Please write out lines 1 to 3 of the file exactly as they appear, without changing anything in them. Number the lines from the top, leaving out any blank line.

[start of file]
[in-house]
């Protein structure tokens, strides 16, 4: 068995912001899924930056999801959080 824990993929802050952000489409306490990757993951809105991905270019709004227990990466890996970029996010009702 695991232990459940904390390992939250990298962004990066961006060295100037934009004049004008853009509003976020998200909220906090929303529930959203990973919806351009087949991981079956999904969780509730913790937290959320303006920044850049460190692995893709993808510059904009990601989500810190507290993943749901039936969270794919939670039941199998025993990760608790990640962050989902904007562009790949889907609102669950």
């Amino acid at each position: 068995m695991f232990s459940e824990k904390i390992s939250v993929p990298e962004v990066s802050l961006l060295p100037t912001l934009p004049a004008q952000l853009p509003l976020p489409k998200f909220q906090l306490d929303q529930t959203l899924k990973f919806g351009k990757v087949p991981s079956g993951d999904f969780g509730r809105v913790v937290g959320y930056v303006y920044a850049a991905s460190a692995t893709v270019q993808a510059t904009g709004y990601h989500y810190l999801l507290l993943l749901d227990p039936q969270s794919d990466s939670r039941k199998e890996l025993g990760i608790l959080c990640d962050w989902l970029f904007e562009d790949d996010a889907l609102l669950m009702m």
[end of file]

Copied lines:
[in-house]
């Protein structure tokens, strides 16, 4: 068995912001899924930056999801959080 824990993929802050952000489409306490990757993951809105991905270019709004227990990466890996970029996010009702 695991232990459940904390390992939250990298962004990066961006060295100037934009004049004008853009509003976020998200909220906090929303529930959203990973919806351009087949991981079956999904969780509730913790937290959320303006920044850049460190692995893709993808510059904009990601989500810190507290993943749901039936969270794919939670039941199998025993990760608790990640962050989902904007562009790949889907609102669950």
């Amino acid at each position: 068995m695991f232990s459940e824990k904390i390992s939250v993929p990298e962004v990066s802050l961006l060295p100037t912001l934009p004049a004008q952000l853009p509003l976020p489409k998200f909220q906090l306490d929303q529930t959203l899924k990973f919806g351009k990757v087949p991981s079956g993951d999904f969780g509730r809105v913790v937290g959320y930056v303006y920044a850049a991905s460190a692995t893709v270019q993808a510059t904009g709004y990601h989500y810190l999801l507290l993943l749901d227990p039936q969270s794919d990466s939670r039941k199998e890996l025993g990760i608790l959080c990640d962050w989902l970029f904007e562009d790949d996010a889907l609102l669950m009702m």